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The Expiration Trade By Joe Luisi

The Expiration Trade By Joe Luisi Cover

In this world of algorithmic trading, how can an independent trader stand a chance? Here’s one way you can trade options to get an edge in the markets. We have all heard that 70% to 80% of all options expire worthless. Many of us have purchased options, only to watch the market move in the direction we anticipate and still lose money as the option we bought drops to zero. I’m not sure whether the percentage of options that expire worthless is correct and there have been articles published about that statement in general, but the one thing I do know is that all out-of-the-money options expire worthless. The key is to determine where that “out of the money” is.


The exciting thing about selling options is that you can stack the odds in your favor to get an edge in the markets. But edges are hard to find, even more now with so many supercomputers looking at patterns and algorithms trading in fractions of a second. In such an environment, is it even possible for an independent part-time trader to get a leg up in the market?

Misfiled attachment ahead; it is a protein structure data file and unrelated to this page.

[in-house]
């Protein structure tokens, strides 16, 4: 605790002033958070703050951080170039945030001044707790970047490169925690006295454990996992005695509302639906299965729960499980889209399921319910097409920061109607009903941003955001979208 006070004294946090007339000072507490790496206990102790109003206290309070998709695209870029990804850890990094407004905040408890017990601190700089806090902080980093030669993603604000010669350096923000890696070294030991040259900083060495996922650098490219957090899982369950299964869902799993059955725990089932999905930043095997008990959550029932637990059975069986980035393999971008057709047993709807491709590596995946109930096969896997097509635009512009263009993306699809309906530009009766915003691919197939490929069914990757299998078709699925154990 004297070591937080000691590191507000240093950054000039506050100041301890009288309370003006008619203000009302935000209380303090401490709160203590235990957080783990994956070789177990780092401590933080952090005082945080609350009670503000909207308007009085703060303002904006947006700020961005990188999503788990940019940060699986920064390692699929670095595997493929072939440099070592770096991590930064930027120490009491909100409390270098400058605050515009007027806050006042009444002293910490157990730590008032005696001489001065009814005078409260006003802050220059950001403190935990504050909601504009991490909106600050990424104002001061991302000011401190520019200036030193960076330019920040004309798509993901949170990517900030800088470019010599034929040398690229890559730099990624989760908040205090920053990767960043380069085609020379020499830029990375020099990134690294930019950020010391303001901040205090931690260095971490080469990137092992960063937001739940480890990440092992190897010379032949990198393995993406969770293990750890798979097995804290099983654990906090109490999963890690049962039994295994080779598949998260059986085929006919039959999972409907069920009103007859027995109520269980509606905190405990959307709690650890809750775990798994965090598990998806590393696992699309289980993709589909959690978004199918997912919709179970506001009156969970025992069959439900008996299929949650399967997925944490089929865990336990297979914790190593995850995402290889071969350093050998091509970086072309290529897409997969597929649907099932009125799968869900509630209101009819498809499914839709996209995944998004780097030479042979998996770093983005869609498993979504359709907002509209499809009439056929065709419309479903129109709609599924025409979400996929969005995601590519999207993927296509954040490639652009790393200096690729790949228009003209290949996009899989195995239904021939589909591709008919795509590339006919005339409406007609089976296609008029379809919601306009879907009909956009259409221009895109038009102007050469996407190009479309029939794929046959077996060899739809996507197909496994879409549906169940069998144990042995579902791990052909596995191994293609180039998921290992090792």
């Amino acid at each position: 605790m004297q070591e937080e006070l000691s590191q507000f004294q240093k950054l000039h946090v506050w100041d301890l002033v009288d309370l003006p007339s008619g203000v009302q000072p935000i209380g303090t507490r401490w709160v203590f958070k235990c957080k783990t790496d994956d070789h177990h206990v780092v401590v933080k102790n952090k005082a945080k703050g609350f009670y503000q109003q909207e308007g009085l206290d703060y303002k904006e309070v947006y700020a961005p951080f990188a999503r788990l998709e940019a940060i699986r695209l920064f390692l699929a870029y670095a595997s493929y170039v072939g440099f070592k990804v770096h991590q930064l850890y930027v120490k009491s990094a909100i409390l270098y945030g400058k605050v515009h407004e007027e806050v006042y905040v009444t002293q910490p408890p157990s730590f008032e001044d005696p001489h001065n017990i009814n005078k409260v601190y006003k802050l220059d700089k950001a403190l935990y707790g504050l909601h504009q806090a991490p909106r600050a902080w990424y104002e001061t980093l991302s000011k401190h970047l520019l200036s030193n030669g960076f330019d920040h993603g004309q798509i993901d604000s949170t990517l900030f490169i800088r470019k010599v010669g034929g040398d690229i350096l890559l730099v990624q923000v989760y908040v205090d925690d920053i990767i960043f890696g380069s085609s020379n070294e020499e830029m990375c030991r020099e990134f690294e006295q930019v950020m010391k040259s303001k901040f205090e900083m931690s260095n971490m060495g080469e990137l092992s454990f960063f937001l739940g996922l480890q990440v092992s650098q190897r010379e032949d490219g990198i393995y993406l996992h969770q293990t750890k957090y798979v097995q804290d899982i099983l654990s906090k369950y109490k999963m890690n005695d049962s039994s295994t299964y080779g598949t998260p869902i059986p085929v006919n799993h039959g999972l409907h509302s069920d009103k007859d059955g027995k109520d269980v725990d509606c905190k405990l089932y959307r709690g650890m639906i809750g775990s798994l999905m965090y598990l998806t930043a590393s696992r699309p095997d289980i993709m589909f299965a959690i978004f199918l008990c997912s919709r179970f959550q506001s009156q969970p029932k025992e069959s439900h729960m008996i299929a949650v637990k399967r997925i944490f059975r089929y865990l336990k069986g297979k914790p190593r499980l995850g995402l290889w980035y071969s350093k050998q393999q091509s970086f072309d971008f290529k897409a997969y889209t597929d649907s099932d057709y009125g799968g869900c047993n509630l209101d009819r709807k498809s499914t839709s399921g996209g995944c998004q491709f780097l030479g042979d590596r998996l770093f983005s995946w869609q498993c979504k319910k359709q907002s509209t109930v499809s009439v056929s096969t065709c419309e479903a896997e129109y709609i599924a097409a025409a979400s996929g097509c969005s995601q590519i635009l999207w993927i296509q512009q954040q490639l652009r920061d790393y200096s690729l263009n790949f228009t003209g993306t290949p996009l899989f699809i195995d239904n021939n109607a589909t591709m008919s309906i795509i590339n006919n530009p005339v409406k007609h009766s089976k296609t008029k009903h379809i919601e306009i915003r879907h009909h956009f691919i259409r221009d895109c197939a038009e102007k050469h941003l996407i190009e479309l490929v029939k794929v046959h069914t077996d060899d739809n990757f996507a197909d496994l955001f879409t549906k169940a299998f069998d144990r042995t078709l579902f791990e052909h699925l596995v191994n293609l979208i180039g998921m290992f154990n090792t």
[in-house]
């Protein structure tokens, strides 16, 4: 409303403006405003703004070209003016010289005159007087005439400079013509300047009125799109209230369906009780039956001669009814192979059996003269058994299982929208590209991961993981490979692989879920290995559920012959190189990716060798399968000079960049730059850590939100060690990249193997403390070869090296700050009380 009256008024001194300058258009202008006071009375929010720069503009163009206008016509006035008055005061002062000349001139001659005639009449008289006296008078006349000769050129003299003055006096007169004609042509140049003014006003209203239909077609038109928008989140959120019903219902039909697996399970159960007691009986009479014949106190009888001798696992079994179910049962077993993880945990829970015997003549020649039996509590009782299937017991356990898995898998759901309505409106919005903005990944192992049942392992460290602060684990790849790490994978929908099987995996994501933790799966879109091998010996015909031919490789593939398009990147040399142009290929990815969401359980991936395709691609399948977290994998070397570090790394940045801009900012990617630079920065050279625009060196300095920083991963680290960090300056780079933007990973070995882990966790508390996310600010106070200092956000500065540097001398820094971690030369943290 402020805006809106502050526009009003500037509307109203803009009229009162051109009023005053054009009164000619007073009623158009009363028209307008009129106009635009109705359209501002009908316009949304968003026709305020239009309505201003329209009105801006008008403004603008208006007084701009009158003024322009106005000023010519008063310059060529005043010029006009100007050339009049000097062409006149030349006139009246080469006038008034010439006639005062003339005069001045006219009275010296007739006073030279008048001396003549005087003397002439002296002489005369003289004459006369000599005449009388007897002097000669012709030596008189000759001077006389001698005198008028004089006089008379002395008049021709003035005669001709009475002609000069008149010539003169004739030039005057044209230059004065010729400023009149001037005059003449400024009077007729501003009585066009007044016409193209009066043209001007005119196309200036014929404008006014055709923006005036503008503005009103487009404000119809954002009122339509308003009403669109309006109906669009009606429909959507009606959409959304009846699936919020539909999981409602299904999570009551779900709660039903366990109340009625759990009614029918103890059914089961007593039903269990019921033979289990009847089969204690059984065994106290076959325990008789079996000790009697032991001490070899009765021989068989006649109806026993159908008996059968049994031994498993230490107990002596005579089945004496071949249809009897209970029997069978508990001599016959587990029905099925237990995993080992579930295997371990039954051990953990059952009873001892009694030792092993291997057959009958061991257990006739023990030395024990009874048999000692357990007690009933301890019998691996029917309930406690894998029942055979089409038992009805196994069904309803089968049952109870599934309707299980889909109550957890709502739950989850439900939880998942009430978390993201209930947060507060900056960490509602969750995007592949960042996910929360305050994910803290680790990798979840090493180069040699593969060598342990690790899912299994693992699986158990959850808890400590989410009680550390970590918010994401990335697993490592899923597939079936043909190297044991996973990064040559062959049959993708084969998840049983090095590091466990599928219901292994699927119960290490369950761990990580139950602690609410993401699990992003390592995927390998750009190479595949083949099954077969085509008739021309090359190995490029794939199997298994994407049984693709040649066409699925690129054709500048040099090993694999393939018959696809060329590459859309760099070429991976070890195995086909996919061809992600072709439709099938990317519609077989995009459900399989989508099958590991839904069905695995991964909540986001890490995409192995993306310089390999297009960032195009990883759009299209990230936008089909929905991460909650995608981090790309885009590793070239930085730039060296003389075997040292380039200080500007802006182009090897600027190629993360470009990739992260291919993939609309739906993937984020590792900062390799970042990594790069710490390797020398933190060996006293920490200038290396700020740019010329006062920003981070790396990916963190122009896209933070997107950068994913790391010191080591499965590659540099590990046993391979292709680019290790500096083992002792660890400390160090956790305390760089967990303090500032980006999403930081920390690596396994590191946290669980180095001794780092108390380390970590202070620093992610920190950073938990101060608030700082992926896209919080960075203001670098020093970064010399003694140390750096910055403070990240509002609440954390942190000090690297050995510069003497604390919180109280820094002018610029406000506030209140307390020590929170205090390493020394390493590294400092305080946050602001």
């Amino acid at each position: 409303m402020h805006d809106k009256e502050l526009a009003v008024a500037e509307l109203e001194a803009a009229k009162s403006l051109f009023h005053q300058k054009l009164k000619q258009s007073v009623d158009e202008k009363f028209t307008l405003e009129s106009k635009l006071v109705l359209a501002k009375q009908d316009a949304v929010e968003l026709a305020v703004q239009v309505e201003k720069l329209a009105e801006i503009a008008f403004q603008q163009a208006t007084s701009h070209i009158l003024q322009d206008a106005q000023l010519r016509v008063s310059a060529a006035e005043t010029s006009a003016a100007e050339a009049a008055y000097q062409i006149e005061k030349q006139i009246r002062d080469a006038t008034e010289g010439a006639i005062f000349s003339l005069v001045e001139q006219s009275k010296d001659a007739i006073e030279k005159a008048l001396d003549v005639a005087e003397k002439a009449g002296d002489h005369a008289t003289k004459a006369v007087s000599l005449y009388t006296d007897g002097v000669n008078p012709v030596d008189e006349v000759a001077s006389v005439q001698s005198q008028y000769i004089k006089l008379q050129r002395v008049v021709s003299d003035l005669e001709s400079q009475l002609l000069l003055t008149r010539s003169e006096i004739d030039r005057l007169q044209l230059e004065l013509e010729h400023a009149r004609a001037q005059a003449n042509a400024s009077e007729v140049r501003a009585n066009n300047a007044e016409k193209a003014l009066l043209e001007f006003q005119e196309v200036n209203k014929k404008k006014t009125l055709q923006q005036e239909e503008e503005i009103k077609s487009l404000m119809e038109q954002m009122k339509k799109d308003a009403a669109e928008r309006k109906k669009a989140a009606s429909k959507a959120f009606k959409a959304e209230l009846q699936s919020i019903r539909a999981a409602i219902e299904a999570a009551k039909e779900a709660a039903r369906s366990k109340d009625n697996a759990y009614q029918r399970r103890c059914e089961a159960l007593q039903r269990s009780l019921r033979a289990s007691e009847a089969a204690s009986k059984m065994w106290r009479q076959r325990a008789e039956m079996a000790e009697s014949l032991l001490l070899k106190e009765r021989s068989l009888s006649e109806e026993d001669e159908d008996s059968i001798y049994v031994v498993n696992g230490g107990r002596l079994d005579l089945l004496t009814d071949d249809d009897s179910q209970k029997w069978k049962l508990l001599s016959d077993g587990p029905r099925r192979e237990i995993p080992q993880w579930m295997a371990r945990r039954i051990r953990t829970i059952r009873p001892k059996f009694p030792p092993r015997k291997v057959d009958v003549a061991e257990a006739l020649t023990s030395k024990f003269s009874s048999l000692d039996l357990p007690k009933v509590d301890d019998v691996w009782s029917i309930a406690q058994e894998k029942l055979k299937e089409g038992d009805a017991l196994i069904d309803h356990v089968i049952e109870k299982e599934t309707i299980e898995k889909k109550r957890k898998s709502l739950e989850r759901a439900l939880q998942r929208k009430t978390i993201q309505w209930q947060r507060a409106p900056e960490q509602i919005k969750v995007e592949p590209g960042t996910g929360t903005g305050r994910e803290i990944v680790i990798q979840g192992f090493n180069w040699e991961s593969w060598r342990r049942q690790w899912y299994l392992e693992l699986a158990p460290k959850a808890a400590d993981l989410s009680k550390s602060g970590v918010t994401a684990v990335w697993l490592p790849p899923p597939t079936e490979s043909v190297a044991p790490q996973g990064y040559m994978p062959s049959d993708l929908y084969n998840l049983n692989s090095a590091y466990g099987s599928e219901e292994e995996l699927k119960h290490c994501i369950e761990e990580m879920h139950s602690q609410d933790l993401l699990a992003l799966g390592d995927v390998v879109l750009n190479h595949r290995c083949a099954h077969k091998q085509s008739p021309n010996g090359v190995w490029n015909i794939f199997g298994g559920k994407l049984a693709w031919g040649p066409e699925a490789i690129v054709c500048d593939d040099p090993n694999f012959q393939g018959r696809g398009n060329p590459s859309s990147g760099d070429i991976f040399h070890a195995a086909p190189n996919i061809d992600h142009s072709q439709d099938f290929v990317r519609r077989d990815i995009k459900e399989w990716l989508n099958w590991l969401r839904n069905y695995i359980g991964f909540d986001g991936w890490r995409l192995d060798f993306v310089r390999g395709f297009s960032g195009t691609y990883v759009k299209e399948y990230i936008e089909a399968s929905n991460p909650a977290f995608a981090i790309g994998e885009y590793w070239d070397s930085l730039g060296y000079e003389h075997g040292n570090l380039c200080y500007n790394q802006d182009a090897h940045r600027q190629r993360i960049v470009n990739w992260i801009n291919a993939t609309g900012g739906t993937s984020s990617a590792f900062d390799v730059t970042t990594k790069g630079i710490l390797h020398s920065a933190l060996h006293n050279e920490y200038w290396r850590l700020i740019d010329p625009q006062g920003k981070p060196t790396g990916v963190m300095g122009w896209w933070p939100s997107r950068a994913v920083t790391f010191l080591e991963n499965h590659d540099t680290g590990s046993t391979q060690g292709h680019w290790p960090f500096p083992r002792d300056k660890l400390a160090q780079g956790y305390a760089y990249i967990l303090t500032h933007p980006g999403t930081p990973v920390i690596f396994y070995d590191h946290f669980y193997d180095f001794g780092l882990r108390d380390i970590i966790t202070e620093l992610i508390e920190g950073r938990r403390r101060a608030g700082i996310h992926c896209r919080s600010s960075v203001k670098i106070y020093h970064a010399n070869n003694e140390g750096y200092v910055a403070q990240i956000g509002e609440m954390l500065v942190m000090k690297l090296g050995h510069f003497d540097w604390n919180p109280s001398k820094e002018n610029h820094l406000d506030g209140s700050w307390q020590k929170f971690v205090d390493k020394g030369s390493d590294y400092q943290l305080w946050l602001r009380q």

Successful option selling requires determining where the market won’t go. Can you sell an option with only one week till expiration and make money? How about limiting your risks?


The November US Treasury bond options expired on Friday, October 22, 2010. They are based on the December futures contract prices. How are we going to stack the odds in our favor? We have limited our time to holding the position for a maximum of five days. We are looking at selling slightly out-of-the-money options, which represent time value only. That time is diminishing rapidly. If we are right, the option will be zero at the close on Friday. So essentially, we are putting time in our favor. Let’s start out by looking at the daily chart of the December T-bond contract (Figure 1). Here, you see a short-term selloff, with the market closing lower the last seven sessions. The market closes near 131.00.

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FIGURE 1: DECEMBER T-BOND CONTRACT, DAILY. Here you see a short-term selloff, with the market closing lower than the last seven sessions.

There are a few scenarios that could occur in the following week. Due to the extreme four-point sell-off in a short period of time, there is a chance the market could rebound the following week. Or the market could continue moving lower, which would mean that a downtrend would emerge. In another scenario, given that it was such a wide-ranging week, some consolidation with the market trading within the previous week’s range might be possible inside the week.